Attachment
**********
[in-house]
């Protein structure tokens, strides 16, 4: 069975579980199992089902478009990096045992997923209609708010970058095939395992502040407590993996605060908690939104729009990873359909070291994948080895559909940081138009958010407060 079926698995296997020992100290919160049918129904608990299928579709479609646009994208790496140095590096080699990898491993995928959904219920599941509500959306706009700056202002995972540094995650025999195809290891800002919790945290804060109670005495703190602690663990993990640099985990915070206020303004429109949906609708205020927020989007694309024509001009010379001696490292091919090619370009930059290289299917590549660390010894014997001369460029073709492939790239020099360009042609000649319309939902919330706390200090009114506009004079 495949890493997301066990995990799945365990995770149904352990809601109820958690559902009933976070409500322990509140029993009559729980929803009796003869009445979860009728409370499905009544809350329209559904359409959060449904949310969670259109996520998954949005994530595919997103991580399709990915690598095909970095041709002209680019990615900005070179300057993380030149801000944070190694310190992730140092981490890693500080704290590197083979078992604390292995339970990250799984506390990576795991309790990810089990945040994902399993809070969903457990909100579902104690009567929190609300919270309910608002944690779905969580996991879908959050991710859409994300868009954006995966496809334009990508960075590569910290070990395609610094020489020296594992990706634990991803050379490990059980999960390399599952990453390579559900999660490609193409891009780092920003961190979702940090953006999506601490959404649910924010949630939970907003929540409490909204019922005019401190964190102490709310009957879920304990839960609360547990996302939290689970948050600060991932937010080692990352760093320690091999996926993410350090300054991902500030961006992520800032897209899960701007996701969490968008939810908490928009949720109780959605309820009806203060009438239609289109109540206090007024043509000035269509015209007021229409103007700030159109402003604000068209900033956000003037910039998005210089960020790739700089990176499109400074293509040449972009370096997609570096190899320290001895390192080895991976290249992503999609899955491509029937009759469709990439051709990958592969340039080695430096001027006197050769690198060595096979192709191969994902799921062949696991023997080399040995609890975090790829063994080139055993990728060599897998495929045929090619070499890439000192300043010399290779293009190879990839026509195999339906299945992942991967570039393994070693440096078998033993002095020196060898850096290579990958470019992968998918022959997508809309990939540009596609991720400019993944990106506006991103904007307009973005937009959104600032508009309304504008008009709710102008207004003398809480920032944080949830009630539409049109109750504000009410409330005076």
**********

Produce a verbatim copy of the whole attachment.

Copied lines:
[in-house]
């Protein structure tokens, strides 16, 4: 069975579980199992089902478009990096045992997923209609708010970058095939395992502040407590993996605060908690939104729009990873359909070291994948080895559909940081138009958010407060 079926698995296997020992100290919160049918129904608990299928579709479609646009994208790496140095590096080699990898491993995928959904219920599941509500959306706009700056202002995972540094995650025999195809290891800002919790945290804060109670005495703190602690663990993990640099985990915070206020303004429109949906609708205020927020989007694309024509001009010379001696490292091919090619370009930059290289299917590549660390010894014997001369460029073709492939790239020099360009042609000649319309939902919330706390200090009114506009004079 495949890493997301066990995990799945365990995770149904352990809601109820958690559902009933976070409500322990509140029993009559729980929803009796003869009445979860009728409370499905009544809350329209559904359409959060449904949310969670259109996520998954949005994530595919997103991580399709990915690598095909970095041709002209680019990615900005070179300057993380030149801000944070190694310190992730140092981490890693500080704290590197083979078992604390292995339970990250799984506390990576795991309790990810089990945040994902399993809070969903457990909100579902104690009567929190609300919270309910608002944690779905969580996991879908959050991710859409994300868009954006995966496809334009990508960075590569910290070990395609610094020489020296594992990706634990991803050379490990059980999960390399599952990453390579559900999660490609193409891009780092920003961190979702940090953006999506601490959404649910924010949630939970907003929540409490909204019922005019401190964190102490709310009957879920304990839960609360547990996302939290689970948050600060991932937010080692990352760093320690091999996926993410350090300054991902500030961006992520800032897209899960701007996701969490968008939810908490928009949720109780959605309820009806203060009438239609289109109540206090007024043509000035269509015209007021229409103007700030159109402003604000068209900033956000003037910039998005210089960020790739700089990176499109400074293509040449972009370096997609570096190899320290001895390192080895991976290249992503999609899955491509029937009759469709990439051709990958592969340039080695430096001027006197050769690198060595096979192709191969994902799921062949696991023997080399040995609890975090790829063994080139055993990728060599897998495929045929090619070499890439000192300043010399290779293009190879990839026509195999339906299945992942991967570039393994070693440096078998033993002095020196060898850096290579990958470019992968998918022959997508809309990939540009596609991720400019993944990106506006991103904007307009973005937009959104600032508009309304504008008009709710102008207004003398809480920032944080949830009630539409049109109750504000009410409330005076």